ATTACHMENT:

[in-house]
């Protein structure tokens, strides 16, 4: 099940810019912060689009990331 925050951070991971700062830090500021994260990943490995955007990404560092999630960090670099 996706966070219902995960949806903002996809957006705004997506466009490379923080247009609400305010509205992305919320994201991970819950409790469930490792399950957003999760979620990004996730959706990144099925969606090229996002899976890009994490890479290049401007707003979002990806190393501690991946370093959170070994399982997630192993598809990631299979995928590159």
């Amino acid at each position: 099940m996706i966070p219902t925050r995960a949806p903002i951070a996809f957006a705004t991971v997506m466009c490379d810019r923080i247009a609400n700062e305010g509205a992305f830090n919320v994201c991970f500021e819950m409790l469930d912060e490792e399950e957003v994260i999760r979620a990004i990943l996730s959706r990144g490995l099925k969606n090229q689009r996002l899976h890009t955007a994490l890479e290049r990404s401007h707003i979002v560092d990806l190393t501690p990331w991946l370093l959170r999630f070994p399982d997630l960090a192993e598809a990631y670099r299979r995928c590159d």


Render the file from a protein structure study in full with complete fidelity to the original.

[in-house]
């Protein structure tokens, strides 16, 4: 099940810019912060689009990331 925050951070991971700062830090500021994260990943490995955007990404560092999630960090670099 996706966070219902995960949806903002996809957006705004997506466009490379923080247009609400305010509205992305919320994201991970819950409790469930490792399950957003999760979620990004996730959706990144099925969606090229996002899976890009994490890479290049401007707003979002990806190393501690991946370093959170070994399982997630192993598809990631299979995928590159």
């Amino acid at each position: 099940m996706i966070p219902t925050r995960a949806p903002i951070a996809f957006a705004t991971v997506m466009c490379d810019r923080i247009a609400n700062e305010g509205a992305f830090n919320v994201c991970f500021e819950m409790l469930d912060e490792e399950e957003v994260i999760r979620a990004i990943l996730s959706r990144g490995l099925k969606n090229q689009r996002l899976h890009t955007a994490l890479e290049r990404s401007h707003i979002v560092d990806l190393t501690p990331w991946l370093l959170r999630f070994p399982d997630l960090a192993e598809a990631y670099r299979r995928c590159d």